Belgium celebrates its artsy side


NEW YORK -- Think of European museum capitals and heavy hitters Madrid, with its Prado, and Paris, home to the legendary Louvre, might first leap to mind.

But Antwerp, Bruges and Brussels? You bet, say Belgians, with a degree of pride.

"Belgium has always been known as museum country," said Frederique Raeymaekers, director of the Belgian Tourist Office in New York, noting that France's renowned Michelin guide has awarded the tiny country -- about the size of Maryland -- the highest concentration of three-star monuments and attractions per square mile in Europe.

While capital city Brussels is the arts epicenter, with some 70 institutions, there are developments on the museum front all across Belgium this year.

The capital, as well as the country's Flemish northern half, also are gearing up to celebrate their arts heritage with free museum admissions and extended viewing hours.

In late September, the new ModeMuseum (or "MoMu," in fashionista shorthand) will open its doors in the port city of Antwerp, fast becoming a hotbed of fashion design.

"Antwerp is well known for avant-garde fashion design," said Raeymaekers. "This is the first time fashion and the handicrafts around it will be formally exhibited in the city."

Accordingly, the MoMu will stage exhibitions that will highlight both contemporary clothing designs and historical costume and lace collections.

Also in Antwerp -- long a world center for the trade of precious stones -- the Diamond Museum underwent a revamp and address change, reopening on the Koningin Astridplein next to the city zoo and near the main train station.

Multimedia displays illustrate the diamond production process from mining to setting, with a 19th century workshop re-created on site.

This year's exhibitions include "1001 Nights Twice," which features jewelry inspired by "The Tales of 1001 Nights," running through Sept. 29, and "Flora and Fauna," which will showcase diamond pieces inspired by the plant and animal kingdoms from Oct. 10 to Nov. 11.

Over in Brussels, a relatively new showstopper is the Musical Instrument Museum. Housed in a former, art nouveau-style department store, the museum not only displays rare and ancient instruments, but functions as an education center in unique ways.

"If you're standing in front of five violins, you hear violins," said Raeymaekers. "It's very educational; if you've never heard an oboe, you can familiarize yourself with its sound."

The Royal Museums of Fine Arts in Brussels is Belgium's top museum attraction. The city's Royal Museums of Fine Arts -- where an exhibit of works by Pieter Bruegel the Elder is said to rival the renowned collection at the Kunsthistorisches Museum in Vienna -- could be the top museum draw in the country, said Raeymaekers.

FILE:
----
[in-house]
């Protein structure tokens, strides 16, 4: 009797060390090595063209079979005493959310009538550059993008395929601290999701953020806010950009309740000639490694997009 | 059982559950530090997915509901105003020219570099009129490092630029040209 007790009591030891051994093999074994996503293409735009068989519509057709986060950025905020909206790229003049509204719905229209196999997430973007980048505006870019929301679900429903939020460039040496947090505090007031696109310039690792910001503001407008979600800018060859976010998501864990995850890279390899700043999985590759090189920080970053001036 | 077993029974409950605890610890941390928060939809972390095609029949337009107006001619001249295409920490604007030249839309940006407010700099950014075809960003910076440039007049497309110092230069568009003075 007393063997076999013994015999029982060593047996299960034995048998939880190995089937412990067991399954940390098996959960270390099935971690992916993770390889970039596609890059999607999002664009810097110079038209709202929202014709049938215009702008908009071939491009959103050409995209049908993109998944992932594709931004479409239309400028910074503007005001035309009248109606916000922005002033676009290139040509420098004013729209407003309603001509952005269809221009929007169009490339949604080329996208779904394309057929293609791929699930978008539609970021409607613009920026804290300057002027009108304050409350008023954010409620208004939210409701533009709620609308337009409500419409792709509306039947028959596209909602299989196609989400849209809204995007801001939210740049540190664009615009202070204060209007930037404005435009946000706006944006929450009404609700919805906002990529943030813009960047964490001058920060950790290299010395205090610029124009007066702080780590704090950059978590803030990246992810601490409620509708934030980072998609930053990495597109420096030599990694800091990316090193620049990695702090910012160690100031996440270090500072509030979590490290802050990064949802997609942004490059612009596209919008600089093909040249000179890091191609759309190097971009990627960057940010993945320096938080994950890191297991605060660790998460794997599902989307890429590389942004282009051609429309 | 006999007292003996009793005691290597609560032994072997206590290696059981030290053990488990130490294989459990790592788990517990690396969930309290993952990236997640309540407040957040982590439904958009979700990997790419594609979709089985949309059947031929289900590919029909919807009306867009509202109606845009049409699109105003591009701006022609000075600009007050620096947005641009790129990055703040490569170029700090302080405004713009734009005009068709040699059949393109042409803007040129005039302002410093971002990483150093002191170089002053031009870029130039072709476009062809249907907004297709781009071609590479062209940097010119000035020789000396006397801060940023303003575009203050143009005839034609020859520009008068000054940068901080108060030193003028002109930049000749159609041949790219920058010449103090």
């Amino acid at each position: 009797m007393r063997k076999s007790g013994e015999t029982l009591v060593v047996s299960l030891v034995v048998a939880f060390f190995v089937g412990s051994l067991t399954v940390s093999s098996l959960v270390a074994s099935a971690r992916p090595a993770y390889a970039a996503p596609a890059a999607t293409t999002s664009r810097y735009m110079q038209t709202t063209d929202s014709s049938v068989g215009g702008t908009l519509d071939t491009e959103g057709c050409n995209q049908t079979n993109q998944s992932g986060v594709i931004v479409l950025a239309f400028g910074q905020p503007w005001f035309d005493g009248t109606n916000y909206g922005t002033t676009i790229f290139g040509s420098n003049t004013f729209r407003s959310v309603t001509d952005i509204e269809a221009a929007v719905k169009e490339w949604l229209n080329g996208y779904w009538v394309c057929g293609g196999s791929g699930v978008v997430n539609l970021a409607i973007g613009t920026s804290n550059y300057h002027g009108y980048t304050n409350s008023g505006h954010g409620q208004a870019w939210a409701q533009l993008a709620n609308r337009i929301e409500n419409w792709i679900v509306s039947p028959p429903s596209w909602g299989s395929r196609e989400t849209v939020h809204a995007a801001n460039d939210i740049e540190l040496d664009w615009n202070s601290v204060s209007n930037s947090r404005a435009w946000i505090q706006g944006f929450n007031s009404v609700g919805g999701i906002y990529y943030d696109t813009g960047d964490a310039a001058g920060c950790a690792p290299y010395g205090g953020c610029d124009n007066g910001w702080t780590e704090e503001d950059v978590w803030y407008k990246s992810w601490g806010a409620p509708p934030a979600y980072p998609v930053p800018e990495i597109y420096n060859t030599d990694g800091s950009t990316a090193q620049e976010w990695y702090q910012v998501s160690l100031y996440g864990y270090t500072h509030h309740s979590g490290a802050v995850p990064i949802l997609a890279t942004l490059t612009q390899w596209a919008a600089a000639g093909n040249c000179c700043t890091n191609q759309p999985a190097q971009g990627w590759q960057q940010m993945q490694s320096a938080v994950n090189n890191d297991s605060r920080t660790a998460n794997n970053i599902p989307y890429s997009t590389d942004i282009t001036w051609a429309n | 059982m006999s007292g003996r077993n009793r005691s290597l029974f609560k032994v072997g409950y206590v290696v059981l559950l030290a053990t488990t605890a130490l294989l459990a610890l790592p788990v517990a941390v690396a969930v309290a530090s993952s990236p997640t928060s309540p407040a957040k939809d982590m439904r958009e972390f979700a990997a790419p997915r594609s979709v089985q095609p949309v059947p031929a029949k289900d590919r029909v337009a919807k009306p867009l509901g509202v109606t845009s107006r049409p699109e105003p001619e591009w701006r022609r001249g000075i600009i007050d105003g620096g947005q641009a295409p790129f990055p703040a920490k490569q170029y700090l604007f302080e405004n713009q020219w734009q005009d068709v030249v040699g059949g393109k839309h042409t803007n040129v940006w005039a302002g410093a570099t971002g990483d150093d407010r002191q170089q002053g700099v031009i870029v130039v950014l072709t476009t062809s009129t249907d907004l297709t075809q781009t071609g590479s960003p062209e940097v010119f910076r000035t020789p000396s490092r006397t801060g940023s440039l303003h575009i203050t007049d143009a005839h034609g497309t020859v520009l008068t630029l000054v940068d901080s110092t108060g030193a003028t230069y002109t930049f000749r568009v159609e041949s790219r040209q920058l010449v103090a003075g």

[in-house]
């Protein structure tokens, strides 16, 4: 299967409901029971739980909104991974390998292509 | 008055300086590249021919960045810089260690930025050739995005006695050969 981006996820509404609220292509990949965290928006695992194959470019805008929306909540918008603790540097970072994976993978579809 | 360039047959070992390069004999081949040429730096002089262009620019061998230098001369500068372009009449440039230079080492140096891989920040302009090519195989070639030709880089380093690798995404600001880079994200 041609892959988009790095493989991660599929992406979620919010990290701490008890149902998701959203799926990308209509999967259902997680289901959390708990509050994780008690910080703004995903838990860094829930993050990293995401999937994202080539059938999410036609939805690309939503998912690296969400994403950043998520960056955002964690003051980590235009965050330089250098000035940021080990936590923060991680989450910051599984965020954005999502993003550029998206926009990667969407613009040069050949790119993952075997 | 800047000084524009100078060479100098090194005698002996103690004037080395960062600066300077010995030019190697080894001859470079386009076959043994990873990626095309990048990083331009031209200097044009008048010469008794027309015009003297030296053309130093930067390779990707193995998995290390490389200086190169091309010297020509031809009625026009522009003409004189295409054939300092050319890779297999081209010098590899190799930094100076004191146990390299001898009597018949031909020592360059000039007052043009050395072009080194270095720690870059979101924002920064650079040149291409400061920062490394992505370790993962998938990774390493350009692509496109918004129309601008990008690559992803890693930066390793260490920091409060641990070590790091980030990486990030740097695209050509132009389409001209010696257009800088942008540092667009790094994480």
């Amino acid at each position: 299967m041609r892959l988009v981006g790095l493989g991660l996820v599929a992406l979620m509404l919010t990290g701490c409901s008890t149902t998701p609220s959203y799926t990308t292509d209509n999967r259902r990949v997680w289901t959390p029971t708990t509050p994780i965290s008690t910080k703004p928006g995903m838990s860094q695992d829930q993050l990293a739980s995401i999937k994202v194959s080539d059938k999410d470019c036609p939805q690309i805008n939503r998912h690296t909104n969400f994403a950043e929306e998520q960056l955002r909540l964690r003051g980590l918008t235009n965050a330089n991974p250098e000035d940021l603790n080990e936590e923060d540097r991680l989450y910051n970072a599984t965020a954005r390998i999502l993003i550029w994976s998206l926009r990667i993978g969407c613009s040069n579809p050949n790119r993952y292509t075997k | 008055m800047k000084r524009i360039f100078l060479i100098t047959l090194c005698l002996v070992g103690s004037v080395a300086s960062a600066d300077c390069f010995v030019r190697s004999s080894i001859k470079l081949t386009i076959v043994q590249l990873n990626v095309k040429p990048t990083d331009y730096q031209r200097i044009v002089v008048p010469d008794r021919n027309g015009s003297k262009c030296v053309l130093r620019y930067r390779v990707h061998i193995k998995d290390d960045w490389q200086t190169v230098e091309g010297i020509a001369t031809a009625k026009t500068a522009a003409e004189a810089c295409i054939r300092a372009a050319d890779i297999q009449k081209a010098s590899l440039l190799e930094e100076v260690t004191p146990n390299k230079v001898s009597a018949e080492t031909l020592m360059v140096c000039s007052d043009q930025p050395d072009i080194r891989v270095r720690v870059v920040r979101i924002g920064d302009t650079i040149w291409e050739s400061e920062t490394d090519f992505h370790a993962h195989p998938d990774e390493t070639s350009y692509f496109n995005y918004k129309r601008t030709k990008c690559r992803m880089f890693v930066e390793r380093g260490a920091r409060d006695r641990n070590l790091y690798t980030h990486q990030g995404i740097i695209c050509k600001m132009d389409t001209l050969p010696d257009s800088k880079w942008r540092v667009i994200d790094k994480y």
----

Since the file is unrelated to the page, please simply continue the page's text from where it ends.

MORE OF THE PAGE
Meanwhile, practically the entire medieval town of Bruges -- a favorite Belgian stop for tour operators -- serves as a museum for the city's yearlong stint as a European Union cultural capital.

Scores of exhibits will fill traditional showcases and public and private spaces For details, visit on line or see Bruges looks to 'capitalize' on cultural status.

While museum entrance fees in Europe rarely break the bank, institutions both across the Flanders region -- home to Antwerp, Bruges and Ghent -- and in Brussels celebrate the Flemish "national" holiday July 11 with a "Night of the Museums," which offers free admission and extended opening hours from 6 p.m. until midnight or, in some cases, 2 a.m.

The event kicks off the second annual Museum Evenings program, launched last year as "Nocturnes," set to run through Dec. 26, during which at least one museum per evening can be visited from 6 p.m. to 10 p.m. for a reduced fee of about $1.80 per adult and 90 cents for those under the age of 26. For specifics, visit either or on the Web.

Several tour operators sell independent or tour itineraries that permit clients the time and flexibility to take in as many museums as they'd like. For example, a seven-night, FIT program from Rail Europe's division pays agents 10%.

Priced from $743 per person, double, the package includes roundtrip air, hotel accommodations, transfers and breakfast daily.

Recommended stops on the From Cuisine to Painting -- the Finest Arts of Belgium itinerary include the Museum of Ancient Art and the Museum of Modern Art, among Brussels sites, as well as the Diamond Museum and Royal Museum in Antwerp, and the Memling and Groeninge museums in Bruges. also offers Medieval Cradles of Mind and Soul: Bruges and Ghent, an air-inclusive, three-night exploration of art treasures priced from $683 per person, double.

The Best of Europe eight-night escorted tour of the Netherlands, Belgium and Paris from Sunny Land Tours features three nights and two full days in Antwerp, with optional excursions to Bruges, Ghent, Namur and Waterloo. Rates start at $699 per person; commission is 10%.

Europe Express offers a seven-night Belgium and Holland Self-Drive to Brussels, Ghent and Bruges, including accommodations, daily breakfast, car rental, maps and fees.

It also operates a two-night Bruges Stay, which includes accommodations in Bruges or Antwerp; daily breakfast; and roundtrip, second class rail transportation from Brussels. Commission is 10%.

For more information on Belgian museums, contact the Belgian National Tourist Office at (212) 758-8130 or go to

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